Pruning is an essential orchard management practice and should take place for the entire life of the tree. In the early “training” years, it is aimed at manipulating growth in order to improve the framework and structure of the tree for achieving optimum yield potential. In declining years, the emphasis shifts to promoting rejuvenation and ensuring maximum sunlight to penetrate the tree canopy.

Advantages of pruning

  • Improved light distribution into the canopy which is essential for flower  bud development, fruit set and growth.
  • Improved pest control by allowing better spray penetration.
  • Better air movement throughout the canopy, improving drying conditions  and thereby reducing the severity of diseases such as anthracnose.
  • Increased fruit size because excess flower buds are removed.
  • Growth of new shoots with high quality flower buds.
  • Better balance between vegetative and reproductive growth.
  • Higher concentrations of the hormones, cytokinin, gibberellin and auxin are found in pruned trees.
  • Encouragement of regular quality crops thereby reducing the alternate bearing effect.
  • Successful regrowth of diseased or damaged wood.
  • Opportunity to improve the bearing structure of the tree thereby increasing production potential.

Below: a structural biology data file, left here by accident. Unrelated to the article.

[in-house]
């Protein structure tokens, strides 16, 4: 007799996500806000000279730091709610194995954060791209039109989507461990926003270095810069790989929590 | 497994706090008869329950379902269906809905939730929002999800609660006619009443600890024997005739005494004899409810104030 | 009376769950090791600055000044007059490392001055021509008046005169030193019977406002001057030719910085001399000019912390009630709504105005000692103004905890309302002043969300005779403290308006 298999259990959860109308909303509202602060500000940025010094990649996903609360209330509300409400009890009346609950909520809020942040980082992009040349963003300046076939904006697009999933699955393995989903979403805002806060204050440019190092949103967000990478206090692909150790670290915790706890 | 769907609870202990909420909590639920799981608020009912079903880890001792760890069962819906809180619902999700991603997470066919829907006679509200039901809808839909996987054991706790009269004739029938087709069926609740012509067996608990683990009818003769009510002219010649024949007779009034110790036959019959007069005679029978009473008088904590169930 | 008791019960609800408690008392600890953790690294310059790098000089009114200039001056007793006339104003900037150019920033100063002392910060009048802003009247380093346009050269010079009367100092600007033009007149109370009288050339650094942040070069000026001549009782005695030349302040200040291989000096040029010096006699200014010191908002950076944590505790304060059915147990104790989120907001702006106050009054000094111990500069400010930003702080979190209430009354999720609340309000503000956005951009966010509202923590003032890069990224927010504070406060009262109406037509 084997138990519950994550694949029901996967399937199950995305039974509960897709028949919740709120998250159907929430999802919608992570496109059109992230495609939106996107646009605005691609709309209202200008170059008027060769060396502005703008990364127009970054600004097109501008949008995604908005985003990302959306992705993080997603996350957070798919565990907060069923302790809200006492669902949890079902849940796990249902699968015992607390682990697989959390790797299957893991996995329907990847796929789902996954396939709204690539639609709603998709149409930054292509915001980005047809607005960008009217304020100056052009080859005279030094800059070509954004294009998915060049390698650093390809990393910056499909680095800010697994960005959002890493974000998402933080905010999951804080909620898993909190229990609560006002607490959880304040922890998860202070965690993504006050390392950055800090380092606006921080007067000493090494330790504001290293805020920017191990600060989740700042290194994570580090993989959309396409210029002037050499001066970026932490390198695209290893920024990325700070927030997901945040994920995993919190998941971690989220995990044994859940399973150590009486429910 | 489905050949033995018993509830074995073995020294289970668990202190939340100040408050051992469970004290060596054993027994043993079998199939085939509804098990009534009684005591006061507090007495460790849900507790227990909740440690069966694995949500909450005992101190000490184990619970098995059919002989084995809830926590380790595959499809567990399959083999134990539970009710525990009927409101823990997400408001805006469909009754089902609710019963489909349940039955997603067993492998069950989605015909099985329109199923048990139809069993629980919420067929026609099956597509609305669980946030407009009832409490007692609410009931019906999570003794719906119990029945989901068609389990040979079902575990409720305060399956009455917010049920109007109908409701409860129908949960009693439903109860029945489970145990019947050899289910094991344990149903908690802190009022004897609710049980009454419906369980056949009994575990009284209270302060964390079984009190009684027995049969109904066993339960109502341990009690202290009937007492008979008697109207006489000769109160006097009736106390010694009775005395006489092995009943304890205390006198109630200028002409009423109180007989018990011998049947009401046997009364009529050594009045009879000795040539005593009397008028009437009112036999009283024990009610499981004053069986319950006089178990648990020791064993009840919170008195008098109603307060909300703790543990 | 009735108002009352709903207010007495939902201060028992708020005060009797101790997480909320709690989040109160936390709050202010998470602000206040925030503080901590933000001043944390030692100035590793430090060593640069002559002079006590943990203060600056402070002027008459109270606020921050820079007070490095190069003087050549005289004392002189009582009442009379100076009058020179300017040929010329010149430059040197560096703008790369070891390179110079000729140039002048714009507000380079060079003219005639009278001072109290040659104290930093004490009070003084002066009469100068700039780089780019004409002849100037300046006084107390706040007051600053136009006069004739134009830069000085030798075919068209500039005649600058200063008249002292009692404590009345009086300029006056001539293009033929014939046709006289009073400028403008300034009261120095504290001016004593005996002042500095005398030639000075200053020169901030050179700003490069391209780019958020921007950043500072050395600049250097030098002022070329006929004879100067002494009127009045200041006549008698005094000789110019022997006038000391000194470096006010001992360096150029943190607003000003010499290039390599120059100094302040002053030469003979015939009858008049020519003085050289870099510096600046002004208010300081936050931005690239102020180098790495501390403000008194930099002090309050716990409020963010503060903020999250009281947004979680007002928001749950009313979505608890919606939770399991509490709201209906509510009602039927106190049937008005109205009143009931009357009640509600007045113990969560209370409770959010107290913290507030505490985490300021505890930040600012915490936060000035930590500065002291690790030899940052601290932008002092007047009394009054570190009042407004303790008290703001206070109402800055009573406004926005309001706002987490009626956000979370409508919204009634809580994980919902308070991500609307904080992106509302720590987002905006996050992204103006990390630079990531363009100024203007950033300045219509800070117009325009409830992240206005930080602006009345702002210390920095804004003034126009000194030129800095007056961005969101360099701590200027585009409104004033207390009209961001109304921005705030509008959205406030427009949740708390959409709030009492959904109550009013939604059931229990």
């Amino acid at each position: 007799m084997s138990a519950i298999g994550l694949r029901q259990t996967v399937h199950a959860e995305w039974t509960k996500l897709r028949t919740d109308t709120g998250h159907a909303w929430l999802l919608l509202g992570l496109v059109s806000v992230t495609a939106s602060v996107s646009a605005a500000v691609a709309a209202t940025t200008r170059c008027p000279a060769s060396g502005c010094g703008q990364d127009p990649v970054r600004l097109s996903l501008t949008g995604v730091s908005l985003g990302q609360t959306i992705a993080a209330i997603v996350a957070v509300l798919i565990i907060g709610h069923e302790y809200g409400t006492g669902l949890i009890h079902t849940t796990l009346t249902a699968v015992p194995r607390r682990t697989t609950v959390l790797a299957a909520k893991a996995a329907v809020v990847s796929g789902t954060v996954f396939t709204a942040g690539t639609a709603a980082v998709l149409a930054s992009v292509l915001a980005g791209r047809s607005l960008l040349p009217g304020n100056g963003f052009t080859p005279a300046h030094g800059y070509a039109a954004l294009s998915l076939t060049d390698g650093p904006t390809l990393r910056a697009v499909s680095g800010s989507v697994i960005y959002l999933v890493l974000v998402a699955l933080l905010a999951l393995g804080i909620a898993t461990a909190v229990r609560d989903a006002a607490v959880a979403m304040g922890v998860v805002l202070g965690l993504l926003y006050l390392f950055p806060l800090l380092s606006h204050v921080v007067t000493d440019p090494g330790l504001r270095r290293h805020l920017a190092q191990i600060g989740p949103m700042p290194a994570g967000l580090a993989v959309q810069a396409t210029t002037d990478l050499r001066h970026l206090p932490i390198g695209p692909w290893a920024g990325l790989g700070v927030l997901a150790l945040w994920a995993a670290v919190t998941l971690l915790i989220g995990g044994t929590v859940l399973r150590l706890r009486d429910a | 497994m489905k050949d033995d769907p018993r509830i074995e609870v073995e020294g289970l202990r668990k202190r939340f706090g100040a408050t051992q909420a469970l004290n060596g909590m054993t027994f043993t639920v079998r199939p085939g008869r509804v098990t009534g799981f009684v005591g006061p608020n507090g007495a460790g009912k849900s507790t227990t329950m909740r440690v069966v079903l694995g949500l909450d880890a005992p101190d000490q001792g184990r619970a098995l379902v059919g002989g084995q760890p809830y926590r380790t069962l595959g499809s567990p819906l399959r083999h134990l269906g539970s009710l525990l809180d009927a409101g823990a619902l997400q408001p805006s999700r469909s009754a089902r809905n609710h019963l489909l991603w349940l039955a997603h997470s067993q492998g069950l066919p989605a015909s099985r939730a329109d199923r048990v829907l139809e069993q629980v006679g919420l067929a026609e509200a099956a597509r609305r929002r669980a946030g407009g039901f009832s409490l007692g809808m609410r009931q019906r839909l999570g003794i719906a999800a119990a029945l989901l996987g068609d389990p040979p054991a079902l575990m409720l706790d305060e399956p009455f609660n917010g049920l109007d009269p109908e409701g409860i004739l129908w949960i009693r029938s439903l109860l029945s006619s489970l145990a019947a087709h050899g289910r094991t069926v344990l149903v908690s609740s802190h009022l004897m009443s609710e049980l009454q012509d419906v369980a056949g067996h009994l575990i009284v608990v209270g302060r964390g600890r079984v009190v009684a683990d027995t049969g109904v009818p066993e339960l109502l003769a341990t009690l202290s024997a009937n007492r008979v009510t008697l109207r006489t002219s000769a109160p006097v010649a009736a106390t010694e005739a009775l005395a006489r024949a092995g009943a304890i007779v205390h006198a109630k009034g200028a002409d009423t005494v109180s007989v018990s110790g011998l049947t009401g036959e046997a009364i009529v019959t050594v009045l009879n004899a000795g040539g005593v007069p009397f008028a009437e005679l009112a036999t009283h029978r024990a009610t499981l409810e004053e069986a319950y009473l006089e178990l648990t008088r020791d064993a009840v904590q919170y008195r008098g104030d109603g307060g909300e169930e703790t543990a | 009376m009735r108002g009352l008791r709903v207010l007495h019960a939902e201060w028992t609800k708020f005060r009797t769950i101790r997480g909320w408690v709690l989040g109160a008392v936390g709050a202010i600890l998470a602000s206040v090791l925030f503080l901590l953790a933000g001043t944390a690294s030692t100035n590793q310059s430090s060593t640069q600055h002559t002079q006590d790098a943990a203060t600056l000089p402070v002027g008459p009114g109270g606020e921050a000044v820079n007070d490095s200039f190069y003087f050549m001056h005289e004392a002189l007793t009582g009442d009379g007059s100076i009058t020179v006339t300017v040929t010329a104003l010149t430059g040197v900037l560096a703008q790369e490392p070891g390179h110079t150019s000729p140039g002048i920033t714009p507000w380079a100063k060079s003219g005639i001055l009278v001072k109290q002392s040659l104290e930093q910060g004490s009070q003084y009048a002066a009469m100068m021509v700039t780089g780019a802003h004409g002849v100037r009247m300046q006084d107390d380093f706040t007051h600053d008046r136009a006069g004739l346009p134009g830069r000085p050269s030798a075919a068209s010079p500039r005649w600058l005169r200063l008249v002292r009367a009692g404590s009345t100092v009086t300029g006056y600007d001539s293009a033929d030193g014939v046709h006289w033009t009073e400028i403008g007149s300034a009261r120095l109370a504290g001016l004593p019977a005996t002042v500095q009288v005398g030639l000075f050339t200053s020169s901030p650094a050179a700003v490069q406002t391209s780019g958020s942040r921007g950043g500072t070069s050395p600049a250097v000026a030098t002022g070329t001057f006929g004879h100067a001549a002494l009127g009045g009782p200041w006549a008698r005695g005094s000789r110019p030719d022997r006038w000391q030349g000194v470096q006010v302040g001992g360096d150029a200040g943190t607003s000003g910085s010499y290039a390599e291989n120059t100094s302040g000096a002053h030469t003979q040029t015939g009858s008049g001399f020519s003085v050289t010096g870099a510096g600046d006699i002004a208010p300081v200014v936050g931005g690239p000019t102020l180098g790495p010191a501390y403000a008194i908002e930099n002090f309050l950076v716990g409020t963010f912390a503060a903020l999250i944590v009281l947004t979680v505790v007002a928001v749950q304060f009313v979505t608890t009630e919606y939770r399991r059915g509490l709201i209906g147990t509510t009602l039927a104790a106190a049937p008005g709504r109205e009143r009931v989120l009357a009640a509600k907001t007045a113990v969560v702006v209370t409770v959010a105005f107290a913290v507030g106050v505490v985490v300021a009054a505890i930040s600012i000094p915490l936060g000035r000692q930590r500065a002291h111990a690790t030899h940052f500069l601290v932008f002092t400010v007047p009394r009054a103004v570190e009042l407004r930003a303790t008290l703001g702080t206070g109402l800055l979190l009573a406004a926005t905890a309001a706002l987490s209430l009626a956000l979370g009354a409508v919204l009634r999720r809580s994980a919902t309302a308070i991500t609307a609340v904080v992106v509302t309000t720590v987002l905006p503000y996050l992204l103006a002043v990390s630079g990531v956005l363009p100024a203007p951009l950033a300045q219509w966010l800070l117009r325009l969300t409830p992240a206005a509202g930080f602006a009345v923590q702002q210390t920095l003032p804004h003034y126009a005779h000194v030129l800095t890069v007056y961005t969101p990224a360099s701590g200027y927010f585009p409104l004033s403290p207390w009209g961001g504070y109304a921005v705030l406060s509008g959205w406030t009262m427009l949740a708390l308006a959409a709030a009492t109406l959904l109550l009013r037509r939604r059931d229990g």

• Management of tree height.
  • Encouragement of lateral branching by breaking apical dominance.

Declining productivity in unpruned trees.

As trees grow taller and denser, the lower limbs and interior limbs lose their ability to produce fruit due to increased shading.

Over time most of the fruit will be produced in the outer periphery of the tree, primarily at the top as this is the only area exposed to adequate light. Unfortunately, this is also where the most wind damage and sunburn occurs as well as poorer fruit quality, as spray penetration to those heights becomes less effective.

The cost of managing and harvesting these trees, proportionally increases with the tree height, resulting in smaller returns. It is therefore important to introduce pruning into orchards well before these unfavourable and challenging conditions are reached.

Large trees with their volume and branching complexity also make it difficult to create a simple, predictable and repeatable set of rules for pruning.

With the advent of modern, uniform, narrow canopy training with a simpler branching structure that is enforced by renewal pruning, pruning is now done to a few scientifically sound principles as opposed to “artistry”.

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Regardless of basic growth habits, all trees respond similarly to a given type of pruning cut, of which there are predominately two ie. HEADING / TIPPING and THINNING.

Heading cuts or tipping

HEADING CUTS or TIPPING, remove the growing point, thereby changing the hormonal balance and forcing the tree to act accordingly. The apical dominance is removed and lateral bud break is no longer suppressed.

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Thinning cuts

THINNING CUTS or THINNING is used to increase light penetration and also to remove competing or crowding shoots or limbs. Thinning cuts improve flowering.